In the Year 2525

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"In the Year 2525"
In the Year 2525 Single.jpg
German single cover
Single by Zager and Evans
from the album 2525 (Exordium & Terminus)
B-side "Little Kids"
Released 1968 (on Truth label)
Format 7"
Recorded 1968
Genre Folk rock

3:10 (Truth label)

3:15 (RCA label)
Label Truth; RCA
Songwriter(s) Rick Evans
Producer(s) Zager and Evans
Zager and Evans singles chronology
"In the Year 2525"
"Mr. Turnkey"
"In the Year 2525"
"Mr. Turnkey"

"In the Year 2525" is a 1969 hit song by the American pop-rock duo of Zager and Evans. It reached number one on the Billboard Hot 100 for six weeks commencing July 12, 1969.[1] It peaked at number one in the UK Singles Chart for three weeks in August and September that year,[2] the song was written and composed by Rick Evans in 1964 and originally released on a small regional record label (Truth Records) in 1968.[3] Zager and Evans disbanded in 1971.

Zager and Evans were a one-hit wonder, recording artists who had a number one hit and then never had another chart single, they did this in both the U.S. Billboard Hot 100 and the UK Singles Chart, which is rare. Their follow-up single on RCA-Victor, "Mr. Turnkey" (a song about a rapist who nails his own wrist to the wall as punishment for his crime), failed to hit the main music charts on either side of the Atlantic Ocean. Another single, "Listen to the People", managed to make the bottom slot of the Cashbox chart at number 100.


"In the Year 2525" opens with the words:

"In the year 2525,
If man is still alive,
If woman can survive,
They may find...".

Subsequent verses pick up the story at 1010-year intervals from 2525 to 9595;[4] in each succeeding millennium, life becomes increasingly sedentary and automated: machines take over all work, marriage is obsolete since children are conceived in test tubes, and thoughts are pre-programmed into pills for people to consume. Then the pattern as well as the music changes, going up a half step in the key of the song, after two stanzas, first from A-flat minor, to A minor, and, then, finally, to B flat minor.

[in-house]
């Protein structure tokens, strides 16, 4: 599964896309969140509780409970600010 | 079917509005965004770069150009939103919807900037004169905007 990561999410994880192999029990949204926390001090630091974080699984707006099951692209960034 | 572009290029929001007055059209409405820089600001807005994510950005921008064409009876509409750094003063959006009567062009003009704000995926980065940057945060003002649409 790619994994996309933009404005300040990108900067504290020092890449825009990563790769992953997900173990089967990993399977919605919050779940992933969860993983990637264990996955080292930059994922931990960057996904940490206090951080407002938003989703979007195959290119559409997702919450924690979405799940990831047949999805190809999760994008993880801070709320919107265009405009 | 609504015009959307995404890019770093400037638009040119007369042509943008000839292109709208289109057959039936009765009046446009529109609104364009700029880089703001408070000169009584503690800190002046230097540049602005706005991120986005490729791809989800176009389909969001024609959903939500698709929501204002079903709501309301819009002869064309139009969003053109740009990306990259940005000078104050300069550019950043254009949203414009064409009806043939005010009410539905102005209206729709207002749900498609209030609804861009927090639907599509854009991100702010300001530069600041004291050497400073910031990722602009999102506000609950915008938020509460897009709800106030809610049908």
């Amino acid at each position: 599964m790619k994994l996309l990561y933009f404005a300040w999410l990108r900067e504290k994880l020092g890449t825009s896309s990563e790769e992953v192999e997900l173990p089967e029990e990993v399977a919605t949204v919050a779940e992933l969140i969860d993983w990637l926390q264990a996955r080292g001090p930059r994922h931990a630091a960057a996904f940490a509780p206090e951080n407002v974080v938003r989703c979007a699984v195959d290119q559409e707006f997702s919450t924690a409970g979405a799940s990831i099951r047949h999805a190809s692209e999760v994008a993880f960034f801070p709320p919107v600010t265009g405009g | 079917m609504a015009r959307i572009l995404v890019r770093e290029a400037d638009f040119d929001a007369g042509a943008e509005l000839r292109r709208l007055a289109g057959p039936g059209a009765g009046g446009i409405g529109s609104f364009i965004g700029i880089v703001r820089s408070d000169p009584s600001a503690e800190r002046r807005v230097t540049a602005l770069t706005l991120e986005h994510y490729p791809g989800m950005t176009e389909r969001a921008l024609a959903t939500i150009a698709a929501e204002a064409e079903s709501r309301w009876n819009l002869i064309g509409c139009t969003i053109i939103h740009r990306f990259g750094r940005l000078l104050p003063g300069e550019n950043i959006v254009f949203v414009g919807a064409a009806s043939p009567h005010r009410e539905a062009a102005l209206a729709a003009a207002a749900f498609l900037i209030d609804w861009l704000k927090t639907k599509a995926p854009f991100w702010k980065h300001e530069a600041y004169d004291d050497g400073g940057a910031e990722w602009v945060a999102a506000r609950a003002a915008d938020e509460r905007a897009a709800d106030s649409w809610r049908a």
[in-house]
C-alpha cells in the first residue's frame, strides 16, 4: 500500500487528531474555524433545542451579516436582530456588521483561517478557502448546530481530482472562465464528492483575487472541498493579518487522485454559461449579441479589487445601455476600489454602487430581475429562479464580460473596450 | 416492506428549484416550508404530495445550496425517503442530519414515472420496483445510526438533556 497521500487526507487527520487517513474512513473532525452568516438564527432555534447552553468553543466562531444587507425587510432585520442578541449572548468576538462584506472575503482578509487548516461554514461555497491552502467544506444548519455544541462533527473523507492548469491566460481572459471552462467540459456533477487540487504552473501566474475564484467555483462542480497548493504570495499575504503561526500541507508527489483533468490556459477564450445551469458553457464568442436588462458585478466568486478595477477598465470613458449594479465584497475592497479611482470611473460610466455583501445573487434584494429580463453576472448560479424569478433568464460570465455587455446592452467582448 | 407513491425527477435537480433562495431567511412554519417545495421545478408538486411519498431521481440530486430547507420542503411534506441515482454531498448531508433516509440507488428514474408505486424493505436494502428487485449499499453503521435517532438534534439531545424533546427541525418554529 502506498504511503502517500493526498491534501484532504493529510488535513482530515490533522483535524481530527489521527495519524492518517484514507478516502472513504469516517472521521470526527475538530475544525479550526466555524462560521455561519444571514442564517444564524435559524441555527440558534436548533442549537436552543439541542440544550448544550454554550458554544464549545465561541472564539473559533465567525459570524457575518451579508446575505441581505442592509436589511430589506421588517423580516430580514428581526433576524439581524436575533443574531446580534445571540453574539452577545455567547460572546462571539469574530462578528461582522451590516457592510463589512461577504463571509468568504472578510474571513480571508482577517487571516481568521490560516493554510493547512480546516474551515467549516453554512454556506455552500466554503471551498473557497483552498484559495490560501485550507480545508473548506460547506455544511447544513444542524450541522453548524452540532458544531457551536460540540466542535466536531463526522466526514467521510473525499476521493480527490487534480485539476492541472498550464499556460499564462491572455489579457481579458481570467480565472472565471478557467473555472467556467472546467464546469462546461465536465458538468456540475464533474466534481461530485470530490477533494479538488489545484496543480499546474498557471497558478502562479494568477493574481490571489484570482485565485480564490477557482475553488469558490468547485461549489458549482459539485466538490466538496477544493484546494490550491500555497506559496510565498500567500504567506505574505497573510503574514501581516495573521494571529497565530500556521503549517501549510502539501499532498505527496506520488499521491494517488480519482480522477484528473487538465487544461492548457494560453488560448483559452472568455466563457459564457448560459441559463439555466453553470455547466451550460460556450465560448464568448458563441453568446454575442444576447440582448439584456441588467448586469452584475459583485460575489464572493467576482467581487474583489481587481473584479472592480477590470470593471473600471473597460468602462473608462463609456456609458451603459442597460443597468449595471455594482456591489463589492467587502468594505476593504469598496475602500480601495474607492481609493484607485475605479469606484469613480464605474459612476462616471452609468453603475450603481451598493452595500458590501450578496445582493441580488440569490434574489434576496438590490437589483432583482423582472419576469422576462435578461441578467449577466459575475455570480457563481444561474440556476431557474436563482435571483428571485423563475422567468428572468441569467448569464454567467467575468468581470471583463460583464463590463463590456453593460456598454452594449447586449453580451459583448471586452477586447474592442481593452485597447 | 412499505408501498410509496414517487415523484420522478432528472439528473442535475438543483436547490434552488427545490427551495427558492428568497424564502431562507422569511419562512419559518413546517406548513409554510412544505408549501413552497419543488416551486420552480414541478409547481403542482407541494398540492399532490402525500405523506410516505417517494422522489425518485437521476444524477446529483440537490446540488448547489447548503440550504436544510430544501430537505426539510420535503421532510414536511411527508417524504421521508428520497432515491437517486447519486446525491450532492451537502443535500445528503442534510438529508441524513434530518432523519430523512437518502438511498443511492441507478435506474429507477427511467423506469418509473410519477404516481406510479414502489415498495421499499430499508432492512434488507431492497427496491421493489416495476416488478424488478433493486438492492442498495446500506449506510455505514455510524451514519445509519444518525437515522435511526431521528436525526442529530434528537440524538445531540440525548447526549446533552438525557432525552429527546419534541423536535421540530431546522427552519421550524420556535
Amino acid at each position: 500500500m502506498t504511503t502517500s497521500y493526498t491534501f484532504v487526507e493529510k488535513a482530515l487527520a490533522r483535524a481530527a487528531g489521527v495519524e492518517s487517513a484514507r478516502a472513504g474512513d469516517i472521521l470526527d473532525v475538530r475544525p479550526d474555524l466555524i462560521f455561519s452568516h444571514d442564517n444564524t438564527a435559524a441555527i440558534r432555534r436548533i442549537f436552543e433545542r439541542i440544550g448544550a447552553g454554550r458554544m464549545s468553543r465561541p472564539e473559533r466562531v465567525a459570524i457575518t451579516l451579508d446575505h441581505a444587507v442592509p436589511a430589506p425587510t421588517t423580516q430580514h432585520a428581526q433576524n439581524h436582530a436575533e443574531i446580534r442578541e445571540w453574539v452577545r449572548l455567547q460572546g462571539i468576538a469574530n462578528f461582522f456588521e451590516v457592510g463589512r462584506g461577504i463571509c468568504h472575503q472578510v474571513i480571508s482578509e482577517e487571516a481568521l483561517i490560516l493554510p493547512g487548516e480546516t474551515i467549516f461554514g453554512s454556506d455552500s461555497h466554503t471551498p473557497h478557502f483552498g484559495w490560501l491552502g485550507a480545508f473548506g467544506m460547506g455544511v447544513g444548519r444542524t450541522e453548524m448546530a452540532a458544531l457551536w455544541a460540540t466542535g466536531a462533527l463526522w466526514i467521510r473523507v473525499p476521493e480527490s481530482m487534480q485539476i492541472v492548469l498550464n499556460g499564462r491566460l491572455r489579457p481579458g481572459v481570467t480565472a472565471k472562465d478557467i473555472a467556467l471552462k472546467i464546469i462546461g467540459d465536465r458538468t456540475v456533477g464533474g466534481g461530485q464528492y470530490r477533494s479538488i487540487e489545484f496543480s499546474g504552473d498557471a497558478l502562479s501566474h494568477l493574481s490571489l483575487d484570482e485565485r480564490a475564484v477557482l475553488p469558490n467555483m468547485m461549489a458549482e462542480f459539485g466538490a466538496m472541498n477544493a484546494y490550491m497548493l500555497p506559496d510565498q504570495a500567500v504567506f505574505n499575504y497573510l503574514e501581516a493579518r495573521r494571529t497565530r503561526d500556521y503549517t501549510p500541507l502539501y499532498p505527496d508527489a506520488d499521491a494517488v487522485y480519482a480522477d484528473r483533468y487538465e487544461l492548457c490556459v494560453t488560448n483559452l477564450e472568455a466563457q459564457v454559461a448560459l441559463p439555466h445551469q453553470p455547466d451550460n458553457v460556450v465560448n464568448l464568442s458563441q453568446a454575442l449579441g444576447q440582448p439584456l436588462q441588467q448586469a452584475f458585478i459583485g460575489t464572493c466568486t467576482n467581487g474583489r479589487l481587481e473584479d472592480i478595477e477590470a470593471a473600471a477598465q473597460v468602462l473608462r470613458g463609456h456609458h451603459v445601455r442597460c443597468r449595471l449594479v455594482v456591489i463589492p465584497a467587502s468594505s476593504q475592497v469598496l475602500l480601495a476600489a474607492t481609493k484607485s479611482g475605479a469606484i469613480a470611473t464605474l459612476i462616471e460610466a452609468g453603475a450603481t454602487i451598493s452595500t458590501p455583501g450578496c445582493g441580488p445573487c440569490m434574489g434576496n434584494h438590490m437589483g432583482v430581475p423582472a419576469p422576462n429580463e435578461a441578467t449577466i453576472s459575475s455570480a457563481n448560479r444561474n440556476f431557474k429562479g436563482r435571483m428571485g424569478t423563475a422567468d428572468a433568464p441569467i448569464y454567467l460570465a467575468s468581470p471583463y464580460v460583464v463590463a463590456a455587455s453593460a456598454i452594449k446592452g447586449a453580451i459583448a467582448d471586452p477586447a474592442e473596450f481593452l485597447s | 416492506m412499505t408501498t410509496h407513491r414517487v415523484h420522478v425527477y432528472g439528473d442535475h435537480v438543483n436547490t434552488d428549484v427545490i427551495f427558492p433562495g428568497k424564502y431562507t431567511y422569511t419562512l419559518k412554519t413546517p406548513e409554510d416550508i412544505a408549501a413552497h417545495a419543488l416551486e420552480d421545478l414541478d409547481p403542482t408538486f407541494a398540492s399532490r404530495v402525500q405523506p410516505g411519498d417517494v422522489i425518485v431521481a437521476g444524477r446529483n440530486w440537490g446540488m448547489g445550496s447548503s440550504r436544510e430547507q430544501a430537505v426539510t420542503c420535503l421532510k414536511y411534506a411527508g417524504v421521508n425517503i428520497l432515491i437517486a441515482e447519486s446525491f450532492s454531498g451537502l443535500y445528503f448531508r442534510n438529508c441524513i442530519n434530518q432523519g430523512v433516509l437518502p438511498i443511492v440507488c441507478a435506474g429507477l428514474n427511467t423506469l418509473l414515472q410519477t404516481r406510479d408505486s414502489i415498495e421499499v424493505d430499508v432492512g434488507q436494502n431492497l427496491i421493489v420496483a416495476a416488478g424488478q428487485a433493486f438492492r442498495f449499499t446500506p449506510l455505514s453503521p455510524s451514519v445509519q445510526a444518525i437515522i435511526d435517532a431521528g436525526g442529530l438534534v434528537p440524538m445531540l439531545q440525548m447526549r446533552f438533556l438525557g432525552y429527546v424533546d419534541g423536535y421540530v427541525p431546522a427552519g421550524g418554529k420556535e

For the final three millennia, the tone of the song turns apocalyptic. By 9595, humanity has likely been wiped out as punishment for depleting the world and not putting anything back into it in return, the song has no chorus. The summary verse concludes:

Now it's been 10,000 years. Man has cried a billion tears,
For what, he never knew. Now man's reign is through.
But through eternal night, The twinkling of starlight.
So very far away, Maybe it's only yesterday.

The song goes back to the beginning, starting all over again with "In the year 2525...", before the song fades.[4]

The overriding theme, of a world doomed by its passive acquiescence to and overdependence on its own overdone technologies, struck a resonant chord in millions of people around the world in the late 1960s.[5]


The song was recorded primarily in one take in 1968, at a studio in a cow pasture in Odessa, Texas.[6] Members of the Odessa Symphony also participated in the recording.


  • Rick Evans – acoustic guitar, vocals
  • Denny Zager – acoustic guitar, vocals
  • Mark Dalton – bass guitar
  • Dave Trupp – drums